For my money the Florida legislature has fallen victim to emotional pressures and muscle applied by Speaker Richard Corcoran, Governor Rick Scott and Senate President Joe Negron as they consider, and likely have passed by now, a bad school safety bill.  Oh, it’s not all bad, but it could certainly be better.

As Speaker Richard Corcoran invited dissenting House members to meet with grieving Parkland family members and threatened their appropriations and other bills, not to mention future committee assignments and legislation, the pressure was on to swallow the bill hook, line and sinker as presented by the Senate after it passed the measure on Monday.  The orders were to add no amendments and pass this thing so it could be done by Friday’s end of session.  It was pressure pure and simple and it asked members to check their own good judgment in favor of what the Speaker, Senate President and apparently the Governor wanted.

In essence, by tactics such as these, we lost representative government by our elected officials who caved to the pressure and, as it appears at this writing, allowed 3 alleged leaders, the teachers’ unions and grieving parents and students to direct with emotion what should have been a seriously contemplated and debated measure.  

The thing is there should have been zero pressure because of the timing of the tragic shooting at Douglas High School in Broward County.  There were only two and half weeks of the legislative session left when the shooting occurred.  The state and the country started clamoring for government to do something almost immediately.  It has dominated our conversation since that tragic day.  Sadly, little of the conversation has focused on actually limiting the death and injury from such an incident and, as always, gun control became the major issue.  

While this bill does take steps in the right direction, it has the limitation of imposing gun control measures for the first time in the 22 years that Republicans have controlled the legislature.  Upon the governor’s signature the minimum age to buy a firearm will be raised to 21 and a three day waiting period will be imposed on all store generated firearms sales.   While relatively minor as gun control measures go, these certainly do nothing to limit access for any active shooter, no matter the shooter’s age.  They are feel good measures at best.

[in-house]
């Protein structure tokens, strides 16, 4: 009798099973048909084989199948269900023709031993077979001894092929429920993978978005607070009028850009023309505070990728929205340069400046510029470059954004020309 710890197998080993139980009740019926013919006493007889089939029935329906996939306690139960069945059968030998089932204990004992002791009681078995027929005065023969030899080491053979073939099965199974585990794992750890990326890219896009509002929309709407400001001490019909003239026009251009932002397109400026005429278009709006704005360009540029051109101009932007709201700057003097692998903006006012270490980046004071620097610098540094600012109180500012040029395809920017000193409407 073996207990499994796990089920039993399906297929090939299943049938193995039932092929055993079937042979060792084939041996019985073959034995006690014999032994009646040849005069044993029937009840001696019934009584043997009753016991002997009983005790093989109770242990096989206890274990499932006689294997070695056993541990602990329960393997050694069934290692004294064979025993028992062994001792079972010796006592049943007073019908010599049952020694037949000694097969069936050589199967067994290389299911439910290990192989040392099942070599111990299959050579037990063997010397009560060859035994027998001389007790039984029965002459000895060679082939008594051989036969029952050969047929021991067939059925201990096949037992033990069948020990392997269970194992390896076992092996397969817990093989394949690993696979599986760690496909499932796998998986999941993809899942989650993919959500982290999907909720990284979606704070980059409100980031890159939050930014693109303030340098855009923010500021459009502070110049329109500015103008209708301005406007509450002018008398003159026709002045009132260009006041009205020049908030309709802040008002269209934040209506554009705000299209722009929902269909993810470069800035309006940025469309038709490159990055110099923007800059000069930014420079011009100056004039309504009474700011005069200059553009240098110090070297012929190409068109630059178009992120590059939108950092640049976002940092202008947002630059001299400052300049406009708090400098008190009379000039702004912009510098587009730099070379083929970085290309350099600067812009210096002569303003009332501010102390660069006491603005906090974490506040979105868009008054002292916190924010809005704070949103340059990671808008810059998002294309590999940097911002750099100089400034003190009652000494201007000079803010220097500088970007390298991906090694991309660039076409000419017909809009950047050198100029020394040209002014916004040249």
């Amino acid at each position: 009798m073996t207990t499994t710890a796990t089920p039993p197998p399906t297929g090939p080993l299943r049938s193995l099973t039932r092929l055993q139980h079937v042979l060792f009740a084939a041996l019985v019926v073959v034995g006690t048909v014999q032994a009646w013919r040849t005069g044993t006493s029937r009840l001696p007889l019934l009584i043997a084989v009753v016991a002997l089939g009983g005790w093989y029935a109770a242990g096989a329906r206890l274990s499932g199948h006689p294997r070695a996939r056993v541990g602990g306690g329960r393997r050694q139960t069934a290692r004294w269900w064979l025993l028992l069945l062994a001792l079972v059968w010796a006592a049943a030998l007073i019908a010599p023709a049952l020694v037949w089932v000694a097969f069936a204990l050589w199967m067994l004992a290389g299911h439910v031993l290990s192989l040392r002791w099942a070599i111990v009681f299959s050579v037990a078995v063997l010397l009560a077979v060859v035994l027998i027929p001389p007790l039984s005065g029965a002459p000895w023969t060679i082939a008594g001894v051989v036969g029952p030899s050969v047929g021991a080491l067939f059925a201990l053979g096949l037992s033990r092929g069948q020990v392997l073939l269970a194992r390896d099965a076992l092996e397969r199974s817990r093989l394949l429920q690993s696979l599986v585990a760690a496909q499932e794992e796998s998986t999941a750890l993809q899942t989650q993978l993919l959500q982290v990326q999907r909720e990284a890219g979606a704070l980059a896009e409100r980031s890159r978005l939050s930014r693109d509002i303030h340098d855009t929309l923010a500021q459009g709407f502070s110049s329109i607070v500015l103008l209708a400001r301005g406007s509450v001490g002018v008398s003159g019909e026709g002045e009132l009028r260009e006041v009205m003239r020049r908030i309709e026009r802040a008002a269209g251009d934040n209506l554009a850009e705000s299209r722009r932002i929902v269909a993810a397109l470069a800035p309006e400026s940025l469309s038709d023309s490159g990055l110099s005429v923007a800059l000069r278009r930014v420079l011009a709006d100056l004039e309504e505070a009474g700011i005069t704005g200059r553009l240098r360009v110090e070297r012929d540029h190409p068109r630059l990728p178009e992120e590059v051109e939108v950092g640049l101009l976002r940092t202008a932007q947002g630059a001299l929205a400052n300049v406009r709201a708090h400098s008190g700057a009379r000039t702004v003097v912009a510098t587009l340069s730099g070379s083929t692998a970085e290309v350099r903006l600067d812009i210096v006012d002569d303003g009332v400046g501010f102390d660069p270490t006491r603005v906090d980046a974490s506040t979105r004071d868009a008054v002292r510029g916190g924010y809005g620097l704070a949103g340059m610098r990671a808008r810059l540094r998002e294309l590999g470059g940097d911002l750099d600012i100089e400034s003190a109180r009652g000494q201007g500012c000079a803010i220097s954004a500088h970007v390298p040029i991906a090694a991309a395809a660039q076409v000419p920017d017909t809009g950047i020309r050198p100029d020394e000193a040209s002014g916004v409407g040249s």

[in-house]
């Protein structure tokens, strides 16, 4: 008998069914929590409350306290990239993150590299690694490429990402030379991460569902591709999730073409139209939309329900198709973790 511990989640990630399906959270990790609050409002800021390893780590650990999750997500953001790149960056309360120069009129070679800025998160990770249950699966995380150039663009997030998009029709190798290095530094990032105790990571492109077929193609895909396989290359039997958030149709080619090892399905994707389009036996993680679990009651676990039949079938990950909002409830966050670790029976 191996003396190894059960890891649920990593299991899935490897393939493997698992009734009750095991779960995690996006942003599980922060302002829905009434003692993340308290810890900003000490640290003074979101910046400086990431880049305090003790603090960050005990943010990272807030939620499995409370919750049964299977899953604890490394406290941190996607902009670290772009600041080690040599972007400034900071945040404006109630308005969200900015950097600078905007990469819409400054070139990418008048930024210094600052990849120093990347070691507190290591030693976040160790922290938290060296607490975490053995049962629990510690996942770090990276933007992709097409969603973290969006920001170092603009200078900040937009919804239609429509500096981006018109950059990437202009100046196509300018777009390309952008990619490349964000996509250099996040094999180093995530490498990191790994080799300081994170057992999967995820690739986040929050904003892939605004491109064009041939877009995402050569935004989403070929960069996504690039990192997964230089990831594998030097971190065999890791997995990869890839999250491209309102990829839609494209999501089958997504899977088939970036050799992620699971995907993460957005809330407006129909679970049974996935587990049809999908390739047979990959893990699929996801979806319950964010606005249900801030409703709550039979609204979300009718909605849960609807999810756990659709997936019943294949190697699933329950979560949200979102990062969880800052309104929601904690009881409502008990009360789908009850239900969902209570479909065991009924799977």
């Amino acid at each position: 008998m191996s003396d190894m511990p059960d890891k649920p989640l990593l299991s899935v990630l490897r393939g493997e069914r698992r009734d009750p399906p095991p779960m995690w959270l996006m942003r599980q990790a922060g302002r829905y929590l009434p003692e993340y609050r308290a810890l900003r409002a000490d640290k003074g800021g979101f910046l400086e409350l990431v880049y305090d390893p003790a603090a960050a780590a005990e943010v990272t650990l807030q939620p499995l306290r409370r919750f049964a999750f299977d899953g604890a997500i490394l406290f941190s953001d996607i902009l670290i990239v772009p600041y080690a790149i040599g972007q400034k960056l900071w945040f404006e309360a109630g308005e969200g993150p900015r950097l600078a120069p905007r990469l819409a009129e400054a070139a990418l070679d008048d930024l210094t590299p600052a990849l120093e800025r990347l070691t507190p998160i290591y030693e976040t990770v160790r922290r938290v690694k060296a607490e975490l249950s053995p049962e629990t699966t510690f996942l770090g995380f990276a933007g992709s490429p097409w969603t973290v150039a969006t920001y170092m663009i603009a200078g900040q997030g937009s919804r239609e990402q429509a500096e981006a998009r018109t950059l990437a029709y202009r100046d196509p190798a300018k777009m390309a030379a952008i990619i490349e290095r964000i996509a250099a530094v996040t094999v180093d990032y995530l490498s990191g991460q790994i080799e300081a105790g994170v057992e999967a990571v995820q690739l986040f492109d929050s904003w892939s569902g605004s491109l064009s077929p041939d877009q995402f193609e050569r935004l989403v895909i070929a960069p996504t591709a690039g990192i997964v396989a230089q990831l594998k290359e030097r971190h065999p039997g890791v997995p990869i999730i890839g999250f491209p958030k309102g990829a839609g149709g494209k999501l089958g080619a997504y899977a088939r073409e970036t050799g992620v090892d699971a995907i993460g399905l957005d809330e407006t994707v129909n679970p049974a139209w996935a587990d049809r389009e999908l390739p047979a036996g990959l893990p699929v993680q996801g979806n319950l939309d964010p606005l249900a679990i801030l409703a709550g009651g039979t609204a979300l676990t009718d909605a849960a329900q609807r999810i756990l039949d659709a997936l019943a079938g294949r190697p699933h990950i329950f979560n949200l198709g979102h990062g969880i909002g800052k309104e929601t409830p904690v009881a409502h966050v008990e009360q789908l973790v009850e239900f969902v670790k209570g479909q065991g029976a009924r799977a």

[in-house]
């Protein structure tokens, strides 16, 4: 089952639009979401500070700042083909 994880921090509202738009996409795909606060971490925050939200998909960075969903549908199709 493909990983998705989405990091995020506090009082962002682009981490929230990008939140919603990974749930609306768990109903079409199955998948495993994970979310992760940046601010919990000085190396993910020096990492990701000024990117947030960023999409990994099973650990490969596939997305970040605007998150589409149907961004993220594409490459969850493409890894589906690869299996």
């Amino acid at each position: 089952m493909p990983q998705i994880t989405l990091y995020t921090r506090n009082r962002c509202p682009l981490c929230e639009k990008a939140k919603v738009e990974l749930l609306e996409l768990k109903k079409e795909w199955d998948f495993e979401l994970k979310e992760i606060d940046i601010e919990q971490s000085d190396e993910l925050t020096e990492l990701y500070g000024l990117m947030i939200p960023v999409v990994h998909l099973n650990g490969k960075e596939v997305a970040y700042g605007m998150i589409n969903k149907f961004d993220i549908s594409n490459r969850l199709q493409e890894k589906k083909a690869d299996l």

The School Marshal program, similar to the plan announced by Sheriff Wayne Ivey and Brevard Schools, has been gutted in another appeasement to grieving parents, scared high schoolers and teachers unions who fear guns in teachers’ hands.  The original bill called for all teachers who choose to be armed to be screened, have the 132+ hours of training and become deputized by the state’s Sheriff’s Departments as Special Marshals.  The bill was amended to take teachers out unless they also had other duties at the school beyond teaching.  Apparently multi-taskers’ lives matter and dedicated teachers’ lives don’t.  The legislature added, as capitulation to the Democrats push, additional diversity training for said marshals.  There is NO diversity when an active shooter is acting out.  You are the shooter or you are a potential victim.  No diversity classification matters at all at that moment.

Good provisions include hardening our schools with additional funding for security measures, more funding for mental health evaluation and services and the ability of law enforcement to obtain court orders to confiscate weapons from identified likely school shooters until they are adjudged to not be a threat.  But, a statewide bureaucracy has been included to study the Parkland shooting and make recommendations to legislators.  It is unnecessary.  The FDLE is looking at the law enforcement response; the House and Senate are also conducting their own investigations with subpoenas already issued to other agencies who dealt with the Parkland shooter.  How many investigations do they need and how much money do they have to waste?

The state would be better served by our elected representatives if they decline to pass this bill and set it for full debate and deliberation in a Special Session devoted to doing this right as opposed to doing it fast.  Extract the emotion and the political pressure and get this one right.  Lives depend on it!

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